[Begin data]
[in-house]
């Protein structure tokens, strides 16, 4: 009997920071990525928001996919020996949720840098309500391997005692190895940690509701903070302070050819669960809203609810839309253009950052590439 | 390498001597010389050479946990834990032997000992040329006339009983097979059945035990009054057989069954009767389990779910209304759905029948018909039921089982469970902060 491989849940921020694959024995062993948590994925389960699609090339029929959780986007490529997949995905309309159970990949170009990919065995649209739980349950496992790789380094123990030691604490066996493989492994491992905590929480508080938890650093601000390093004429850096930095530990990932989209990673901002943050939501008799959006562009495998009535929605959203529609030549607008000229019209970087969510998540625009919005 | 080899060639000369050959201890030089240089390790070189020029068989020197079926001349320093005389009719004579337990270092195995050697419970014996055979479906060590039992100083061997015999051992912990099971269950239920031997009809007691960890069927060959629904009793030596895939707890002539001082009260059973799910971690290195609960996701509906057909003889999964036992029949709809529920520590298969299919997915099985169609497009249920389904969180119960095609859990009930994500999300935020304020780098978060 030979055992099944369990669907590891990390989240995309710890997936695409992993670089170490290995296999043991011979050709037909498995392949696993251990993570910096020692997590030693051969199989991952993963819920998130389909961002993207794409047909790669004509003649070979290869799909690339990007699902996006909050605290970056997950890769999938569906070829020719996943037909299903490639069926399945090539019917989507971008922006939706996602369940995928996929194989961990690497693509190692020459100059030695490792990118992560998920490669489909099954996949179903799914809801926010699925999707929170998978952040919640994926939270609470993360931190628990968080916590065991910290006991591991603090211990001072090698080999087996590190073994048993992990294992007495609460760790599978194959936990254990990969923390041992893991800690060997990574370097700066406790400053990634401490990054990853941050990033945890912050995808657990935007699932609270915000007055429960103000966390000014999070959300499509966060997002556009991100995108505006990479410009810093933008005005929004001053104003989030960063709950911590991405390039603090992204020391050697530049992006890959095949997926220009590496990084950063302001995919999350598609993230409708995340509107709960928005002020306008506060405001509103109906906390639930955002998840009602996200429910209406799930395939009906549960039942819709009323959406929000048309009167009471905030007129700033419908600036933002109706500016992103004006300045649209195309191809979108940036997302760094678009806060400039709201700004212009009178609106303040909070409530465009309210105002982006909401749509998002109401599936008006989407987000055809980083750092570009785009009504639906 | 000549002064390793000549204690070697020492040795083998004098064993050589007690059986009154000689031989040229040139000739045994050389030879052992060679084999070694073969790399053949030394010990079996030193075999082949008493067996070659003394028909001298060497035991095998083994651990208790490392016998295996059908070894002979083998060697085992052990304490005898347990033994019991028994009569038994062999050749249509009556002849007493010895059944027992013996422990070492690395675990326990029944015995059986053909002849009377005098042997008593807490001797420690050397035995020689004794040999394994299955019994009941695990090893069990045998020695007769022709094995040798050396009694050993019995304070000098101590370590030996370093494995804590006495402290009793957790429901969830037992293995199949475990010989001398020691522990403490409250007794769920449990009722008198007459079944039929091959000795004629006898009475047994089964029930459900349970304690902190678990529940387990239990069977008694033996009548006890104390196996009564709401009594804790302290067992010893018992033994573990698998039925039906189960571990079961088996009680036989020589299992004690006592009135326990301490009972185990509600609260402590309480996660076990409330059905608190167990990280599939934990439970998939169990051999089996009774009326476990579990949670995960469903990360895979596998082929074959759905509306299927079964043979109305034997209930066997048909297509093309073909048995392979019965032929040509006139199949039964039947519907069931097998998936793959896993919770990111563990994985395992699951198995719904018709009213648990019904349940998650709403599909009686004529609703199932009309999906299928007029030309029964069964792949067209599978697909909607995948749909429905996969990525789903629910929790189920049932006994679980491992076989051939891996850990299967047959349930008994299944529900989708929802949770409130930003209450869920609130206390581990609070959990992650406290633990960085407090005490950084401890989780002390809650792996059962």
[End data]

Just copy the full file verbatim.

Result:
[in-house]
């Protein structure tokens, strides 16, 4: 009997920071990525928001996919020996949720840098309500391997005692190895940690509701903070302070050819669960809203609810839309253009950052590439 | 390498001597010389050479946990834990032997000992040329006339009983097979059945035990009054057989069954009767389990779910209304759905029948018909039921089982469970902060 491989849940921020694959024995062993948590994925389960699609090339029929959780986007490529997949995905309309159970990949170009990919065995649209739980349950496992790789380094123990030691604490066996493989492994491992905590929480508080938890650093601000390093004429850096930095530990990932989209990673901002943050939501008799959006562009495998009535929605959203529609030549607008000229019209970087969510998540625009919005 | 080899060639000369050959201890030089240089390790070189020029068989020197079926001349320093005389009719004579337990270092195995050697419970014996055979479906060590039992100083061997015999051992912990099971269950239920031997009809007691960890069927060959629904009793030596895939707890002539001082009260059973799910971690290195609960996701509906057909003889999964036992029949709809529920520590298969299919997915099985169609497009249920389904969180119960095609859990009930994500999300935020304020780098978060 030979055992099944369990669907590891990390989240995309710890997936695409992993670089170490290995296999043991011979050709037909498995392949696993251990993570910096020692997590030693051969199989991952993963819920998130389909961002993207794409047909790669004509003649070979290869799909690339990007699902996006909050605290970056997950890769999938569906070829020719996943037909299903490639069926399945090539019917989507971008922006939706996602369940995928996929194989961990690497693509190692020459100059030695490792990118992560998920490669489909099954996949179903799914809801926010699925999707929170998978952040919640994926939270609470993360931190628990968080916590065991910290006991591991603090211990001072090698080999087996590190073994048993992990294992007495609460760790599978194959936990254990990969923390041992893991800690060997990574370097700066406790400053990634401490990054990853941050990033945890912050995808657990935007699932609270915000007055429960103000966390000014999070959300499509966060997002556009991100995108505006990479410009810093933008005005929004001053104003989030960063709950911590991405390039603090992204020391050697530049992006890959095949997926220009590496990084950063302001995919999350598609993230409708995340509107709960928005002020306008506060405001509103109906906390639930955002998840009602996200429910209406799930395939009906549960039942819709009323959406929000048309009167009471905030007129700033419908600036933002109706500016992103004006300045649209195309191809979108940036997302760094678009806060400039709201700004212009009178609106303040909070409530465009309210105002982006909401749509998002109401599936008006989407987000055809980083750092570009785009009504639906 | 000549002064390793000549204690070697020492040795083998004098064993050589007690059986009154000689031989040229040139000739045994050389030879052992060679084999070694073969790399053949030394010990079996030193075999082949008493067996070659003394028909001298060497035991095998083994651990208790490392016998295996059908070894002979083998060697085992052990304490005898347990033994019991028994009569038994062999050749249509009556002849007493010895059944027992013996422990070492690395675990326990029944015995059986053909002849009377005098042997008593807490001797420690050397035995020689004794040999394994299955019994009941695990090893069990045998020695007769022709094995040798050396009694050993019995304070000098101590370590030996370093494995804590006495402290009793957790429901969830037992293995199949475990010989001398020691522990403490409250007794769920449990009722008198007459079944039929091959000795004629006898009475047994089964029930459900349970304690902190678990529940387990239990069977008694033996009548006890104390196996009564709401009594804790302290067992010893018992033994573990698998039925039906189960571990079961088996009680036989020589299992004690006592009135326990301490009972185990509600609260402590309480996660076990409330059905608190167990990280599939934990439970998939169990051999089996009774009326476990579990949670995960469903990360895979596998082929074959759905509306299927079964043979109305034997209930066997048909297509093309073909048995392979019965032929040509006139199949039964039947519907069931097998998936793959896993919770990111563990994985395992699951198995719904018709009213648990019904349940998650709403599909009686004529609703199932009309999906299928007029030309029964069964792949067209599978697909909607995948749909429905996969990525789903629910929790189920049932006994679980491992076989051939891996850990299967047959349930008994299944529900989708929802949770409130930003209450869920609130206390581990609070959990992650406290633990960085407090005490950084401890989780002390809650792996059962």